Still, it's survived this long, but I can't think of anybody who truly loves and admires it; I'd be hard-pressed to find anybody who names it as their favorite Disney film, and when you look back on it, yes there's the movie's most infamous and famous scene, but people forget there's a lot of shocking gruesomeness in the film. Amazing scenes of the whole forest on fire, there's scenes of Bambi and another deer fighting over Faline. When I was a kid I distinctly remember thinking the movie was as much or maybe moreso about the forest more than Bambi, and how it goes from Spring and Summer to that wonderful scene of Bambi and Thumper on ice in winter to see it destroyed, and reborn and searching for it to get green again, as Spring comes ever closer. 

You could read it like that, actually as a tale of the seasons or as an environmental fable of some kind. It's actually kinda shocking seeing the movie's original trailer to see how it was sold as a love story above anything else. I honestly forget Faline's name most of the time thinking about this film. It matters that the characters grow up and eventually fall in love, but it's not really important who they fall in love with, at least that's the impression I always got, but that makes sense actually when you realize he's telling a general tale about growing up and life and not really a more personal tale. 

My ambivalence towards the film, could be partially the fact that I just don't find these tales that hinge more on generalities instead of more elaborate, fully-formed characters as interesting as some of Disney's other films, either Walt's or the company's in general. I guess the only other major Disney animated feature that's a direct similar cousin of "Bambi" is "The Fox and the Hound", and I never cared much for that one either.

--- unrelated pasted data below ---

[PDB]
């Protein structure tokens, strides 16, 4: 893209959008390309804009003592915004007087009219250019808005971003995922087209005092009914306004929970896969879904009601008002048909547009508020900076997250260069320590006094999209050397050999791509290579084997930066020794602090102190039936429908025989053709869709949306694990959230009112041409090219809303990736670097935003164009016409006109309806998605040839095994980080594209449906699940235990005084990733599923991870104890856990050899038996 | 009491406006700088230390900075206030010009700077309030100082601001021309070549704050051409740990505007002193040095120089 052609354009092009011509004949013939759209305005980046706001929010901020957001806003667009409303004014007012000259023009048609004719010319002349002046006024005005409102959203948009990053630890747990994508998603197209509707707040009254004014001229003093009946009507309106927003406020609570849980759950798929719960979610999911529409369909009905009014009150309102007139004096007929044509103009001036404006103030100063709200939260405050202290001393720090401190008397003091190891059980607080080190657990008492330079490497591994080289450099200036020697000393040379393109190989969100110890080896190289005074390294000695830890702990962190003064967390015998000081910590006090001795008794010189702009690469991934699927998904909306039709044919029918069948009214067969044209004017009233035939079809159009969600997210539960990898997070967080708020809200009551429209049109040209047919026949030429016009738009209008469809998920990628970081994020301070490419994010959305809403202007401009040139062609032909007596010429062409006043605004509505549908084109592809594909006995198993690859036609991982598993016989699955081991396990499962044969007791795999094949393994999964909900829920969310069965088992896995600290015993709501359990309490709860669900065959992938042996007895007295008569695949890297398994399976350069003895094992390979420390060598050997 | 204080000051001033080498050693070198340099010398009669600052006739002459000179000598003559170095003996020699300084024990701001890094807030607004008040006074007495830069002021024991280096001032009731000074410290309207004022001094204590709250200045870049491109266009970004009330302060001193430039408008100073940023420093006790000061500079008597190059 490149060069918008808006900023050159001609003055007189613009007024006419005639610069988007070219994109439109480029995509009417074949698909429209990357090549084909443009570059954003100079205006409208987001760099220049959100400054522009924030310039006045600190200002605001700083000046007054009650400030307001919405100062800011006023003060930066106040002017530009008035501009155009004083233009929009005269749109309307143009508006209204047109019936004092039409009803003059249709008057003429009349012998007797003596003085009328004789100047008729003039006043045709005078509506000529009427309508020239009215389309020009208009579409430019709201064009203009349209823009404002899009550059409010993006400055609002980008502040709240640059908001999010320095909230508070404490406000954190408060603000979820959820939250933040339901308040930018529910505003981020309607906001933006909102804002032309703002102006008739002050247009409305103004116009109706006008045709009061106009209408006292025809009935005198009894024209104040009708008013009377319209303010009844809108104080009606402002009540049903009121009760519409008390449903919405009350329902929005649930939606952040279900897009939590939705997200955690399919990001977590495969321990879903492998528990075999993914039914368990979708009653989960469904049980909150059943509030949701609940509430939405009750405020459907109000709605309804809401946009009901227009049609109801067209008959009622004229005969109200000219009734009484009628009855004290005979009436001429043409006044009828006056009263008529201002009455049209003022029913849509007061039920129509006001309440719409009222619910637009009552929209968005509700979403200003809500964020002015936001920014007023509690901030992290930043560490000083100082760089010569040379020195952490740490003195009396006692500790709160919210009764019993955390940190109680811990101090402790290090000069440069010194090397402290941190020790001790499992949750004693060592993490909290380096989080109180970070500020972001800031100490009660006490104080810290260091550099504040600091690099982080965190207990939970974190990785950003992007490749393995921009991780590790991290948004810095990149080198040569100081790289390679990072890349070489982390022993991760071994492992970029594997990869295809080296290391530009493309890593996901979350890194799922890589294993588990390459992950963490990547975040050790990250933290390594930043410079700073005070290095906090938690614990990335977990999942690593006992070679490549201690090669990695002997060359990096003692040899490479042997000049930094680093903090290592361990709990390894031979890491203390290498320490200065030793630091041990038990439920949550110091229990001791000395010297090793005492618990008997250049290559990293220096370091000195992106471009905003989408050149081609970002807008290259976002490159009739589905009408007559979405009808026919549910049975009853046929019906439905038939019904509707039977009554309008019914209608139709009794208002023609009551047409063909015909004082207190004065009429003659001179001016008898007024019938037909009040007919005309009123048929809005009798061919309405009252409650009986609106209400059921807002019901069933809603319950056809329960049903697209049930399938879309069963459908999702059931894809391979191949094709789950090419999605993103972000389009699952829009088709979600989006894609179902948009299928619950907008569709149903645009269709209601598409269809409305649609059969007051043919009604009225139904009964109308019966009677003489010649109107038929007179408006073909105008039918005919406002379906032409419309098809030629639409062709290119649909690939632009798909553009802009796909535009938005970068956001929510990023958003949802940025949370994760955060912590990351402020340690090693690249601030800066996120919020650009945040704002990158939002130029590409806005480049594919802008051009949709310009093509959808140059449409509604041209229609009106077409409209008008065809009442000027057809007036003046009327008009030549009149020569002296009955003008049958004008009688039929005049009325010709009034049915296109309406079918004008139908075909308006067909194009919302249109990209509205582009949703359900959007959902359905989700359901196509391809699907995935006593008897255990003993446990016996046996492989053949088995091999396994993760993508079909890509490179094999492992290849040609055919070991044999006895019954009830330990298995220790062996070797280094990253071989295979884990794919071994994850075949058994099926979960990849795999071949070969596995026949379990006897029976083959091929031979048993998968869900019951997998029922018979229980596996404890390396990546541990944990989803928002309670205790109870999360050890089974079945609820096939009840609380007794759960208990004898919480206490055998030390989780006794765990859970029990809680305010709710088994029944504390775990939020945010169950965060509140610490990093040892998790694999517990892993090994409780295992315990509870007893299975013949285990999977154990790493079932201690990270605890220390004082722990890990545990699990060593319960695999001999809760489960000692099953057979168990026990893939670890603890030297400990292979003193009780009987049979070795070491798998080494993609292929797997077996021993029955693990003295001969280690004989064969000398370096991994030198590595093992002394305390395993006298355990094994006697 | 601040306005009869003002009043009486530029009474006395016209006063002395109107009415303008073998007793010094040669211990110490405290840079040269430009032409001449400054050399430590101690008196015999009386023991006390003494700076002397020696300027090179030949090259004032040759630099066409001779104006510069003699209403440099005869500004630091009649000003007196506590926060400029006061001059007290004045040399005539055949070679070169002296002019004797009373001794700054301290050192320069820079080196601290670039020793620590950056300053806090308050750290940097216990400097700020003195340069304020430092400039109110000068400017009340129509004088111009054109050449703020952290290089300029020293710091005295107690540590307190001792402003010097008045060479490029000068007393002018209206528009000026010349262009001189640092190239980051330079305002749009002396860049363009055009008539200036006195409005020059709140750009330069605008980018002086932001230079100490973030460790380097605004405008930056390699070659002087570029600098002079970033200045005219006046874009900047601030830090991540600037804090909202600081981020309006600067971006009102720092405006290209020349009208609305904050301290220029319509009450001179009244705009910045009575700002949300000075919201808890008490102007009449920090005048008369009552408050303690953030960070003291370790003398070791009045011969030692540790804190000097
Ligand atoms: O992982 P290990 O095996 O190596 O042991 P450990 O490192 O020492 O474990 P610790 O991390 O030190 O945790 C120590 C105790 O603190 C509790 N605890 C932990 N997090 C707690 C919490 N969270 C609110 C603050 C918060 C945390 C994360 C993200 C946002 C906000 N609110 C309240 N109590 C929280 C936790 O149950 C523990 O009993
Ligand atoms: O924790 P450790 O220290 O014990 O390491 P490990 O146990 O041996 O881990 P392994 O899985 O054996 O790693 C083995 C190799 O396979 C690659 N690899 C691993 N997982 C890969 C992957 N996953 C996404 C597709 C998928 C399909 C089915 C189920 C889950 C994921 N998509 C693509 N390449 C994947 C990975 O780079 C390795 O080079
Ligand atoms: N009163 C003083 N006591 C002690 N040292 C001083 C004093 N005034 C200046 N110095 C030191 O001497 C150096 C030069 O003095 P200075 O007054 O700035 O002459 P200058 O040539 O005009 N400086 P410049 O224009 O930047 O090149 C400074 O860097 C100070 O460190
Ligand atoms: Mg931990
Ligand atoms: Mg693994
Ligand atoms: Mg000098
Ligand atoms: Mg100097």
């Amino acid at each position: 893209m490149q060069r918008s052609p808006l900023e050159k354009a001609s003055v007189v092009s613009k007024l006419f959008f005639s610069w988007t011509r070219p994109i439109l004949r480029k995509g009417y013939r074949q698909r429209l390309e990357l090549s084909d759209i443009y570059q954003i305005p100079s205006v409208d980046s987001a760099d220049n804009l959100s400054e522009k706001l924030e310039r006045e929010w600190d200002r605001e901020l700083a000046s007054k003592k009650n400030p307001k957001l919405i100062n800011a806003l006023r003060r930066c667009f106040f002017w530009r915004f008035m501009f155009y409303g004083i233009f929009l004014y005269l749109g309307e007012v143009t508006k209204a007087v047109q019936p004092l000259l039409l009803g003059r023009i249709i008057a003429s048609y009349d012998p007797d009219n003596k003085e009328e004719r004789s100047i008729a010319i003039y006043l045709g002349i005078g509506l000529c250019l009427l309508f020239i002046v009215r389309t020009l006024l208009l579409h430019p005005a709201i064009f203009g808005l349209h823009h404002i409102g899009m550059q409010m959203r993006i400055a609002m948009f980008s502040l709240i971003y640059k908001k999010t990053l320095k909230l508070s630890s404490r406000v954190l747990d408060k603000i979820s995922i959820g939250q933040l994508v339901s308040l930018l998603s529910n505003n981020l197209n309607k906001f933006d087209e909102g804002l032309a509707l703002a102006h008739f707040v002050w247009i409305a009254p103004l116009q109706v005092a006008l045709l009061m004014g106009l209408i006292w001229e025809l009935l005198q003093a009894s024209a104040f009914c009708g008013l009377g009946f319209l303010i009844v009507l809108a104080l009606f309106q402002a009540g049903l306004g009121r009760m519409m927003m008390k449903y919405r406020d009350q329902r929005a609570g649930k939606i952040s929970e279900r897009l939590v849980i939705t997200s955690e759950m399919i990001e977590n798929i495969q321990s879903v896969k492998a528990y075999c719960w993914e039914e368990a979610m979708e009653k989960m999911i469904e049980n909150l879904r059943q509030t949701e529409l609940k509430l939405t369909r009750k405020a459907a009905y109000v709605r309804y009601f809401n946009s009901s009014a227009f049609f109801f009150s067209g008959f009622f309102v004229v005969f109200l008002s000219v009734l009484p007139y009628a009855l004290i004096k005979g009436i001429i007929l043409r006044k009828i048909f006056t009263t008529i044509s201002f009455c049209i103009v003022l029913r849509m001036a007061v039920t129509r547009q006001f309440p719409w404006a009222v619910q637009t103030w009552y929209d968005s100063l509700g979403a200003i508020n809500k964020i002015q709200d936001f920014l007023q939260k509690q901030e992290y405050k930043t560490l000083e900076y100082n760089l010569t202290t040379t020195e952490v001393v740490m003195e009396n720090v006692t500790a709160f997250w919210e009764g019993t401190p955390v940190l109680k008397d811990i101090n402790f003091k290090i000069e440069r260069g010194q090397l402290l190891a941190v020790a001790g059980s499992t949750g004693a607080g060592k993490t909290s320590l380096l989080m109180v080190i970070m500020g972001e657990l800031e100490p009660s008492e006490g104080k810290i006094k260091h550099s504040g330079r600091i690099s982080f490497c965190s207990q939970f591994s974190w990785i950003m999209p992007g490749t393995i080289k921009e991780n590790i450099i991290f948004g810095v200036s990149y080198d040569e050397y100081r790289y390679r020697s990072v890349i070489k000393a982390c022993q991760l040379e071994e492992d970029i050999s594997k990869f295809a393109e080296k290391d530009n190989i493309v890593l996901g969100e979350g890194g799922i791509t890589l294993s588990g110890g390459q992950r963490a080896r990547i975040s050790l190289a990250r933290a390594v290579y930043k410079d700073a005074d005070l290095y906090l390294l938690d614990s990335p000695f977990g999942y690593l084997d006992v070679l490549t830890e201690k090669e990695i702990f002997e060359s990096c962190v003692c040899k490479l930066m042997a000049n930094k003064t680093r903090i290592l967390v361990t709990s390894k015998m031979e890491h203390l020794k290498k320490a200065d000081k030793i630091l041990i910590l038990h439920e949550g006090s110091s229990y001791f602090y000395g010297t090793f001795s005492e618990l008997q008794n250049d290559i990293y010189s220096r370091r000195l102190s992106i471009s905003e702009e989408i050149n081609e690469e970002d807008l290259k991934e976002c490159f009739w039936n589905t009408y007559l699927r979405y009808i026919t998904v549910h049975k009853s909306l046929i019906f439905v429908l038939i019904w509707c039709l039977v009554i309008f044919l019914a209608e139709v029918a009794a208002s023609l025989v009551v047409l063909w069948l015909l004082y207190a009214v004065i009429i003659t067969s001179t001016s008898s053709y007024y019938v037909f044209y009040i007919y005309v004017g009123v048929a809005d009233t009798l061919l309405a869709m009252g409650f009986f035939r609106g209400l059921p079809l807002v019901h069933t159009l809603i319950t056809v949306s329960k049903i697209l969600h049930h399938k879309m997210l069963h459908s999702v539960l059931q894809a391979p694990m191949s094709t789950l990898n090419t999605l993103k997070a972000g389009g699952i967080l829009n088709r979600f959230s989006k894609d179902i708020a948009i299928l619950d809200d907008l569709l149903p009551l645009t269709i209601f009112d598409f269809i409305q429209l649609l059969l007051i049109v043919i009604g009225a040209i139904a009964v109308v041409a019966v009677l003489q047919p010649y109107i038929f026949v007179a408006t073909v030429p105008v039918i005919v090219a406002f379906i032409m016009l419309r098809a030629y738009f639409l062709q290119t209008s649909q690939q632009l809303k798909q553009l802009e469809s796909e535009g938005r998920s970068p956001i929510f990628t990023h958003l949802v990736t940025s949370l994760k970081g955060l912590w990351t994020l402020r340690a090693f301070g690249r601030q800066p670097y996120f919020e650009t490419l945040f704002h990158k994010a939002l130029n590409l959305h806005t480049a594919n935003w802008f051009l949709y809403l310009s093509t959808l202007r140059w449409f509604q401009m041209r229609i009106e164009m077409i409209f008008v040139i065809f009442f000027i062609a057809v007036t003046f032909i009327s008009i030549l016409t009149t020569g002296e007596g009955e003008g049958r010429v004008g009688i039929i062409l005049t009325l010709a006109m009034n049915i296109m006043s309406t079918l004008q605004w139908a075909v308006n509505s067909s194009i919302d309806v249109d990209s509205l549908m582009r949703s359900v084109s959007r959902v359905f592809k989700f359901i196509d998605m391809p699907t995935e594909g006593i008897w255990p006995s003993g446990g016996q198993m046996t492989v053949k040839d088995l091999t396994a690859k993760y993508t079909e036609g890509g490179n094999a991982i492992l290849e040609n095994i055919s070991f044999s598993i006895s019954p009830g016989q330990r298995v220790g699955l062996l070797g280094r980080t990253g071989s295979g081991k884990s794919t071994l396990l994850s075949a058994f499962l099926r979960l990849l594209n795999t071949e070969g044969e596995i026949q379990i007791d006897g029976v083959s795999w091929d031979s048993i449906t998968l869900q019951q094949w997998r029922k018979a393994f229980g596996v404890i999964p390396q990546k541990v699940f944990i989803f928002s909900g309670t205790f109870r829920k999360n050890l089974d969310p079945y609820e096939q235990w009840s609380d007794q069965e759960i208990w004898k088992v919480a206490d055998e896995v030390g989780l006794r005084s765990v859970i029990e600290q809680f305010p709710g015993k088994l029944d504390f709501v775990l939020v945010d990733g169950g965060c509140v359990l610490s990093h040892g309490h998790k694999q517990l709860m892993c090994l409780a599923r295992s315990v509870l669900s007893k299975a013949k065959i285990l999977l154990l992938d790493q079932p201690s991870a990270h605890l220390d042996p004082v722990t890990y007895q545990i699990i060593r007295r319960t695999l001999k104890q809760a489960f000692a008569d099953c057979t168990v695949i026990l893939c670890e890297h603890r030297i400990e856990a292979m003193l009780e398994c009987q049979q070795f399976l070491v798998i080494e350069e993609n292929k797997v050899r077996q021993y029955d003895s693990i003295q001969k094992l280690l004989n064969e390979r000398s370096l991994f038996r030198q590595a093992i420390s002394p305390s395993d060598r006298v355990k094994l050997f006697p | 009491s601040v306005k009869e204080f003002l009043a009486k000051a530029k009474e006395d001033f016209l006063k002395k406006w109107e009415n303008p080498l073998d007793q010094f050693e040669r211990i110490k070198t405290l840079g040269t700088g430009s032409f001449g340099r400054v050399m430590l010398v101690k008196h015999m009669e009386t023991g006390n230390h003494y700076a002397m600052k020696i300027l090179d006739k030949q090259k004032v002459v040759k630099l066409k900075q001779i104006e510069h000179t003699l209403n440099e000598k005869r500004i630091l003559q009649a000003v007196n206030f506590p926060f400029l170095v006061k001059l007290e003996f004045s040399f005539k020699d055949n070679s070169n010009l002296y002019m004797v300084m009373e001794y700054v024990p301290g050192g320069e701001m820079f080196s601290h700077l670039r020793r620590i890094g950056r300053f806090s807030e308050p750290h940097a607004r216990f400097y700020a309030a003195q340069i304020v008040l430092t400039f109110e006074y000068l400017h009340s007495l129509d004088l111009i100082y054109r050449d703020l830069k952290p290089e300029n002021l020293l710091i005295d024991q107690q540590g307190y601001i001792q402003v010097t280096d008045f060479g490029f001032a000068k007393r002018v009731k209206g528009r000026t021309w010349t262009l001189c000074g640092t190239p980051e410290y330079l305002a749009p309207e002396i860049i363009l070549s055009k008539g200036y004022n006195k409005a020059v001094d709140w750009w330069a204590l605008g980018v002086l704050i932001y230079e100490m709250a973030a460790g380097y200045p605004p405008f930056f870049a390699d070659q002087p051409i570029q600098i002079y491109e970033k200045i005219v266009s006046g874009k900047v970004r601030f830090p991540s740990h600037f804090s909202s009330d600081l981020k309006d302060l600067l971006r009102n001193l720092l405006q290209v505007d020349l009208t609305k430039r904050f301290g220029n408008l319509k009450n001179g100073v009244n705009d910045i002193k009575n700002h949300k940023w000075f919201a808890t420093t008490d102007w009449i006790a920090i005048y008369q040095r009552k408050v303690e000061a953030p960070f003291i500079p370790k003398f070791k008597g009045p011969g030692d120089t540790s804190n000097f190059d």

In fact, as a counter-argument, I apparently once compared "Bambi" to one of Disney's more maligned animated features, "Oliver & Company", partially because that's the first movie I remember seeing in a movie theater, (Even though, I'm told "Bambi" was the first movie I actually saw in a theater) but also because of other factors, how it was a more direct story, yet was still basically about a young animal who's friends were more memorable and interesting than the main character was as they basically drove the plot and literally him through the narrative, which in that case, was a re-imaging of "Oliver Twist" in modern-day New York City, which I vastly preferred as a setting to a forest, especially for animation. 

That said, it's not a fair comparison, Disney isn't going for plot or story with "Bambi", he going for pathos and emotions, which he succeeds at pretty well. That's why the movie has survived and remains a childhood classic for everyone, arguably he succeeded more for that here than any of his other films, it's definitely the big Disney movie that we relate almost directly with an emotional feeling and pull before we relate to the plot or story or even it's characters. That's probably why he abandoned traditional narrative for a more musically experimental phase right after, 'cause music is the art form that most gets into our headspace, and therefore all art strives to achieve the emotional pull of music, to the point where you can hear a lyric or a note even of a song and the entire thing can suddenly be stuck in your head. Even the greatest movies struggles to do that, so in a search for recapturing emotion, music is the next step, and Disney knows that more than most since most of his best films were musicals, and nothing can stick in your head more than a great song from a Disney film.

Not "Bambi" though come to think of it. There's a score, but I don't remember a musical number in the film. I guess there's "I Bring You a Song", but that wasn't a song in the film, and I had to just look that up, and I guess, "Let's Sing a Gay Little Spring Song" but nobody actually does sing in the movie, it's just on the soundtrack. He really didn't want to saturate "Bambi" much with any extra complications, did he?